When the bars close at 2 a.m. on the last night of the South By Southwest music festival, untold thousands of addled music fans pour into the already clogged streets of Austin, Texas. By the end of Saturday night, most attendees have logged a solid four days of parties, sun exposure, barbecue, booze and whatever else they can get their hands on. Oh, and the music that starts at noon and ends when the sun comes up.
Obviously, at the end of it all, you drag yourself to one of the afterparties, trying to wring out one last good time, one last free Lonestar or Red Bull and vodka. Which is how I found myself, at about 4:30 a.m., standing at the gates of the Red Bull Moon Tower party, and wheedling the security guards. Although I'd sent in my RSVP, it seems I was also required to have had some gross fake tattoo applied earlier.
I pled my case to the deputy guarding the gate, and he wasn't terribly sympathetic. Until he took a closer look at my media credential.
"You're from Pittsburgh, eh?"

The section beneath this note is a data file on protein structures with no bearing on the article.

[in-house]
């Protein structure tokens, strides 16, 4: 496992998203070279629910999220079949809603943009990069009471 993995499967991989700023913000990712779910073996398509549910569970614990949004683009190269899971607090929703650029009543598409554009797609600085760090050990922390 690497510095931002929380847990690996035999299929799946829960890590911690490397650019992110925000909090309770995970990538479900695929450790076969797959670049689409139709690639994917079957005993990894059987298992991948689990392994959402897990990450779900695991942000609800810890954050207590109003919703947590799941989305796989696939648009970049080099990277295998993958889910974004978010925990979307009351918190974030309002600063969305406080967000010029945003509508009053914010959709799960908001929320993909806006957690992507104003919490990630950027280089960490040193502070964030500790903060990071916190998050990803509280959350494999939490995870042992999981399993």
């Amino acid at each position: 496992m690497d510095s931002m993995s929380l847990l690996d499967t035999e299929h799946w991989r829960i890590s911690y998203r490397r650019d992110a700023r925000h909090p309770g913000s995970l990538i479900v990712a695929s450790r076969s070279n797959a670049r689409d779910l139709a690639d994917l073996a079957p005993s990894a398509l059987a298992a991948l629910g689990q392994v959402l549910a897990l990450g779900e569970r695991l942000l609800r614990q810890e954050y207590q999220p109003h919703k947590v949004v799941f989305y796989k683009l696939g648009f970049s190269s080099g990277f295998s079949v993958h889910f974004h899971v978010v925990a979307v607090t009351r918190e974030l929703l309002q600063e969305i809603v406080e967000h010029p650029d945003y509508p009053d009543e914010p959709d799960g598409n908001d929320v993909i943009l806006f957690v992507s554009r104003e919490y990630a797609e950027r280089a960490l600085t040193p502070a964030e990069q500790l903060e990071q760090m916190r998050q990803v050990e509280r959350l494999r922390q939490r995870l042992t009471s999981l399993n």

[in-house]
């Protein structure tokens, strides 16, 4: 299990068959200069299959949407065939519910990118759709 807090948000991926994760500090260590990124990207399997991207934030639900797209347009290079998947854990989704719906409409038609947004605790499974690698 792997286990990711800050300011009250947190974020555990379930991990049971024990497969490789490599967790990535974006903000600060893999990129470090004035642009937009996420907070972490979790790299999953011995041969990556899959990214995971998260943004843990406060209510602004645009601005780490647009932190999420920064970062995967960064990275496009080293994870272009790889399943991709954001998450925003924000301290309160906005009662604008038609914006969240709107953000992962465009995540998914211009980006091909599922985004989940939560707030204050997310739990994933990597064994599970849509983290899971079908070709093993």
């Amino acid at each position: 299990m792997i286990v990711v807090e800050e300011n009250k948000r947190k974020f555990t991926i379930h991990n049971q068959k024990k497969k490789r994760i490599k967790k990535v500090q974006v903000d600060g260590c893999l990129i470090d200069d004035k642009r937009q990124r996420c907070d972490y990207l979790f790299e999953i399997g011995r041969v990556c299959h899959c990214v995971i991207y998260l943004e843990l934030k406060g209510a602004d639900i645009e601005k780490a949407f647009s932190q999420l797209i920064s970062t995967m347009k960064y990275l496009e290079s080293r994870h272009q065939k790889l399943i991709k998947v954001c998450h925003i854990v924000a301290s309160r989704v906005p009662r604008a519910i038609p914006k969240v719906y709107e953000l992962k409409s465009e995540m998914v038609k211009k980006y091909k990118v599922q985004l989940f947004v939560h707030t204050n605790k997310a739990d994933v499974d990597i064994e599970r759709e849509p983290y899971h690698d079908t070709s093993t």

"Yeah, pretty far from home right now."
"Well, lemme see what I can do. Go Steelers."
But even after the deputy radioed several times, and eventually went back in person to try to get me in, still no dice.
Conceding defeat, my friend and I shared a shuttle back downtown with a Canadian film exec, who'd had so much of some good thing that he had the glassy-eyed look of SXSW attendees, and was inserting "fucking" between every other semi-slurred word ("Jane's fucking Addiction fucking reunited for the Playboy party. Un-fucking-believable!") I couldn't help thinking that this was a pretty sorry way to leave things.
Fortunately, Pittsburgh's garage-rock revivalists The Cynics, along with friends of the Get Hip label, also felt the need to go out with a bang. On Sunday night, when most attendees had already left, the Cynics played a show at a funky, semi-outdoor bar called The Scoot In, blasting both snarling rockers and brokenhearted ballads into the warm night air, as the audience summoned up its last shreds of strength to raise another glass and dance.
As Cynics frontman Michael Kastelic gyrated to the beat, directing the band's energy with a tambourine, I thought this, this is a worthy way to end the epic festival.
"I'm never doing this again," Kastelic said from the stage, as the set ended. "I'm never coming back to Texas again."
Then he broke into a wide, just-kidding grin, and kicked off the last song -- the real last song-- of SXSW.
The Cynics play 31st Street Pub on April 2 with The Ugly Beats and Rainy Day Saints. For more on the SXSW experience, check out the postings available on FFW>>, CP's music blog, at www.pghcitypaper.com.